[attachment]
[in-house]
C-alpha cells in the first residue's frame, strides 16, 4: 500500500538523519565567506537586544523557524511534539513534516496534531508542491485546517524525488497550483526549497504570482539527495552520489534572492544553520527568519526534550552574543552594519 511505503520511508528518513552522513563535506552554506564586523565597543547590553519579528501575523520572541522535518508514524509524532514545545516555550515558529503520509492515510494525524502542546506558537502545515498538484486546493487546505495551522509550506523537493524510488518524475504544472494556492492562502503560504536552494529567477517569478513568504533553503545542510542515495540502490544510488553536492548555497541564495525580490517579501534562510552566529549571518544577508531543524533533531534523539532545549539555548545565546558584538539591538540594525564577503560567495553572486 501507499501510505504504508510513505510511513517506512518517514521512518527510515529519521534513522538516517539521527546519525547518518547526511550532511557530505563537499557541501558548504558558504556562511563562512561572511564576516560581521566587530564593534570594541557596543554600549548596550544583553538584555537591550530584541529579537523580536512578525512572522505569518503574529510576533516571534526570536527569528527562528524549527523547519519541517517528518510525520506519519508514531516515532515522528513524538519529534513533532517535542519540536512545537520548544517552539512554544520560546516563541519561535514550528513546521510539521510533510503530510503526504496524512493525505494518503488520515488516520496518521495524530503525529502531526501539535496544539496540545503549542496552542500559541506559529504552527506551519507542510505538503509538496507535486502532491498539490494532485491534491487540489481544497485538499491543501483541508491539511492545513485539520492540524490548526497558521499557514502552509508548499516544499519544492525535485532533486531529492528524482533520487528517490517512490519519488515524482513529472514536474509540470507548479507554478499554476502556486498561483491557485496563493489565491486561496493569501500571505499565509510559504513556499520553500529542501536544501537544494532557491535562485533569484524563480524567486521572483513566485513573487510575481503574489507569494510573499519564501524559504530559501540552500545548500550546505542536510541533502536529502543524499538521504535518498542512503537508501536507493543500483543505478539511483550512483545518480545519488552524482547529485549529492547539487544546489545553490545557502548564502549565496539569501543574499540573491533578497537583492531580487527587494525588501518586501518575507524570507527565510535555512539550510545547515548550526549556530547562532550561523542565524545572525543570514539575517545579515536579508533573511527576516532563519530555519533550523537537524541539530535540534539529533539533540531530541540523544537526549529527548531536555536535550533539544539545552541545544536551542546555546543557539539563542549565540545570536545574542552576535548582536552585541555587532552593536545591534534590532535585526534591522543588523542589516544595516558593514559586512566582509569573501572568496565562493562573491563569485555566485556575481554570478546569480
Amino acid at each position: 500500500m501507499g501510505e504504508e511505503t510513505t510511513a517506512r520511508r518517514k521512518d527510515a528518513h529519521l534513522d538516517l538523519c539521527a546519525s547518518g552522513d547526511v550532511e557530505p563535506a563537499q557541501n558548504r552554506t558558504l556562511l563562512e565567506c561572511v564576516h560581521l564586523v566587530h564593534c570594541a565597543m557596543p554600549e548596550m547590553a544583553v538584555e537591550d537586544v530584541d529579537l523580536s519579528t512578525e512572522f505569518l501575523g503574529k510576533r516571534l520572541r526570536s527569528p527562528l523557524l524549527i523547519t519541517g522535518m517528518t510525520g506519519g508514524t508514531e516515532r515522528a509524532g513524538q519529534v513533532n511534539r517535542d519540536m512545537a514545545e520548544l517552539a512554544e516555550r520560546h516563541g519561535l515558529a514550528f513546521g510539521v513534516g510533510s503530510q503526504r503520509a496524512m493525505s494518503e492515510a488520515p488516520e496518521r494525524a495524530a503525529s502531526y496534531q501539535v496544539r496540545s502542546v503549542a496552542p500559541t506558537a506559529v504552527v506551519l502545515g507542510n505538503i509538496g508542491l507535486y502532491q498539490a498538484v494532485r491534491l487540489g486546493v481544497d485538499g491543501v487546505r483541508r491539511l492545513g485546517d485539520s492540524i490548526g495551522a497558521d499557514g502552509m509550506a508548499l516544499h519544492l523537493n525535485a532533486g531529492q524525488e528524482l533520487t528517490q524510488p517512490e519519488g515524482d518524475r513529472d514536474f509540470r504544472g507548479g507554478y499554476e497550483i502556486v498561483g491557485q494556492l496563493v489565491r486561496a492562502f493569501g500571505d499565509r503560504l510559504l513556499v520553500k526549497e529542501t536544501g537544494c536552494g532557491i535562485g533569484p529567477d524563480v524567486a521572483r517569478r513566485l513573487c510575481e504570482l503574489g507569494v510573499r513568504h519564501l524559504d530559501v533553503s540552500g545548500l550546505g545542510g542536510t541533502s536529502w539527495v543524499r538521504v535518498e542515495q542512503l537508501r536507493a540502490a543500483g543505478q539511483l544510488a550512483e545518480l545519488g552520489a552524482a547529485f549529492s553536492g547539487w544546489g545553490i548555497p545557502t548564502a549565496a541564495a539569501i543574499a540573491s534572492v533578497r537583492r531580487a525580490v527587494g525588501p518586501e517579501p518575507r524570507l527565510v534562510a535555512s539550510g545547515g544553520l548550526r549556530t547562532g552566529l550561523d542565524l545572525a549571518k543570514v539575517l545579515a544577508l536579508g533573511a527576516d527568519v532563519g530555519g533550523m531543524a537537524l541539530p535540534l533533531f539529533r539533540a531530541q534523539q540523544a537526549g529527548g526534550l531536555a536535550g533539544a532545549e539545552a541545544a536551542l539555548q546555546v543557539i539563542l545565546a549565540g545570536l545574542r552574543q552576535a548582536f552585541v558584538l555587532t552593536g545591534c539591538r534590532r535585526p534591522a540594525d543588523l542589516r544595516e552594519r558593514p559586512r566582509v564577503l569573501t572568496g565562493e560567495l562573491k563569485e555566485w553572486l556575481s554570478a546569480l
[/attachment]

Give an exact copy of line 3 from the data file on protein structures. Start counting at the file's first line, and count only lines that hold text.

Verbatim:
Amino acid at each position: 500500500m501507499g501510505e504504508e511505503t510513505t510511513a517506512r520511508r518517514k521512518d527510515a528518513h529519521l534513522d538516517l538523519c539521527a546519525s547518518g552522513d547526511v550532511e557530505p563535506a563537499q557541501n558548504r552554506t558558504l556562511l563562512e565567506c561572511v564576516h560581521l564586523v566587530h564593534c570594541a565597543m557596543p554600549e548596550m547590553a544583553v538584555e537591550d537586544v530584541d529579537l523580536s519579528t512578525e512572522f505569518l501575523g503574529k510576533r516571534l520572541r526570536s527569528p527562528l523557524l524549527i523547519t519541517g522535518m517528518t510525520g506519519g508514524t508514531e516515532r515522528a509524532g513524538q519529534v513533532n511534539r517535542d519540536m512545537a514545545e520548544l517552539a512554544e516555550r520560546h516563541g519561535l515558529a514550528f513546521g510539521v513534516g510533510s503530510q503526504r503520509a496524512m493525505s494518503e492515510a488520515p488516520e496518521r494525524a495524530a503525529s502531526y496534531q501539535v496544539r496540545s502542546v503549542a496552542p500559541t506558537a506559529v504552527v506551519l502545515g507542510n505538503i509538496g508542491l507535486y502532491q498539490a498538484v494532485r491534491l487540489g486546493v481544497d485538499g491543501v487546505r483541508r491539511l492545513g485546517d485539520s492540524i490548526g495551522a497558521d499557514g502552509m509550506a508548499l516544499h519544492l523537493n525535485a532533486g531529492q524525488e528524482l533520487t528517490q524510488p517512490e519519488g515524482d518524475r513529472d514536474f509540470r504544472g507548479g507554478y499554476e497550483i502556486v498561483g491557485q494556492l496563493v489565491r486561496a492562502f493569501g500571505d499565509r503560504l510559504l513556499v520553500k526549497e529542501t536544501g537544494c536552494g532557491i535562485g533569484p529567477d524563480v524567486a521572483r517569478r513566485l513573487c510575481e504570482l503574489g507569494v510573499r513568504h519564501l524559504d530559501v533553503s540552500g545548500l550546505g545542510g542536510t541533502s536529502w539527495v543524499r538521504v535518498e542515495q542512503l537508501r536507493a540502490a543500483g543505478q539511483l544510488a550512483e545518480l545519488g552520489a552524482a547529485f549529492s553536492g547539487w544546489g545553490i548555497p545557502t548564502a549565496a541564495a539569501i543574499a540573491s534572492v533578497r537583492r531580487a525580490v527587494g525588501p518586501e517579501p518575507r524570507l527565510v534562510a535555512s539550510g545547515g544553520l548550526r549556530t547562532g552566529l550561523d542565524l545572525a549571518k543570514v539575517l545579515a544577508l536579508g533573511a527576516d527568519v532563519g530555519g533550523m531543524a537537524l541539530p535540534l533533531f539529533r539533540a531530541q534523539q540523544a537526549g529527548g526534550l531536555a536535550g533539544a532545549e539545552a541545544a536551542l539555548q546555546v543557539i539563542l545565546a549565540g545570536l545574542r552574543q552576535a548582536f552585541v558584538l555587532t552593536g545591534c539591538r534590532r535585526p534591522a540594525d543588523l542589516r544595516e552594519r558593514p559586512r566582509v564577503l569573501t572568496g565562493e560567495l562573491k563569485e555566485w553572486l556575481s554570478a546569480l